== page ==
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Designing a Merry-Go-Round

  1. Jul 22, 2014 #1
    Hi everyone,

    I'm charged with designing a merry-go-round for a class project. It is to be driven by an electric motor and I chose to power it with a gear train. I need to pick a specific horsepower motor to drive the pinion and subsequent gears after it, finally leading to an inner ring gear that turns the whole structure.

    My question is this, if the whole merry-go-round weighs about 21,000 pounds, how do I determine the amount of torque the inner ring gear must be applied to turn it at a speed of 4 RPMs?

    I've got a good start but am not confident with my answer. I calculated the inertia of three separate bodies that comprise the merry-go-round and found that to be about 108,000 lbf-ft^2. At 4 RPM, I calculated the angular acceleration of the 36'-diameter merry-go-round to be 0.00833 rad/sec^2. I've found some equations online that say torque is equated by this equation:

    τ = (I/g)*α and I got about 27.98 lbf-ft. That seems low for a 21,000 lb merry-go-round.

    Can anyone on here tell me if I am correct or where I possibly went wrong?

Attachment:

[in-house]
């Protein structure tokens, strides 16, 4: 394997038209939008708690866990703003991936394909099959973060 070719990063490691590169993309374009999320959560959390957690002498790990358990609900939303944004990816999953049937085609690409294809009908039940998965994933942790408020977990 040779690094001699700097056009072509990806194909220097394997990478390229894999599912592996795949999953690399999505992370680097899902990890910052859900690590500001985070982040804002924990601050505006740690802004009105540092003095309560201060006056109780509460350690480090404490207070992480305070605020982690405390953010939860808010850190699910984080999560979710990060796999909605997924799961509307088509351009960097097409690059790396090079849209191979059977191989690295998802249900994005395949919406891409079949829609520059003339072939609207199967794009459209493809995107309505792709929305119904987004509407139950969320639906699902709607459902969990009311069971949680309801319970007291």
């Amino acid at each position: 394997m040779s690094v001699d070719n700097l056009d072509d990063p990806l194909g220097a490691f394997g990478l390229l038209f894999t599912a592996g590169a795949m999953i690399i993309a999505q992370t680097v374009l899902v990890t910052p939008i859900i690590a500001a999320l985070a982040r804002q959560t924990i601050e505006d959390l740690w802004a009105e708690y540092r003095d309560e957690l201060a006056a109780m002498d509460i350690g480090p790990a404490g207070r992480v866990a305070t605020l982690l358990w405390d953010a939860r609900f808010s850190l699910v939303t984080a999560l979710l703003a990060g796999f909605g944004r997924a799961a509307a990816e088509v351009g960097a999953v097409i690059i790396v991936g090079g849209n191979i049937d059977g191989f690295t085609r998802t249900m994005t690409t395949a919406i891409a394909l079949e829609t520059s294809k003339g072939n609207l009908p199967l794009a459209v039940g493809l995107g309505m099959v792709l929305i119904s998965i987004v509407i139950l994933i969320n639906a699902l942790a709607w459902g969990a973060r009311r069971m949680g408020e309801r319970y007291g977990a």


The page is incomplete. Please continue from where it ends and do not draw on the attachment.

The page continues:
And also could anyone give me any insight as to configure my gear train between the inner ring gear and the motor to accurately size the motor?

    Thanks a lot!
     
  2. jcsd
  3. Jul 22, 2014 #2
    First. In order to get a clearer picture of the system requirements, you must think of the process the other way around (i.e. not from motor to driven wheel). You must first start with the big wheel, then work your way backwards out to the motor, taking into consideration losses and efficiency along the way and then adding a factor of safety. If that's how you are already thinking of it, great!

    Some math errors, not sure where you went wrong, but:
    21,000 lb converts to 652 slugs.
    I = .5 * 652 * 18^2 = 105652 slug-ft^2

    T=I*a = 105652 slug-ft^2 *.00833 rad/s^2 = 881 lbf-ft

    Try it in metric and you'll get the same thing!
     
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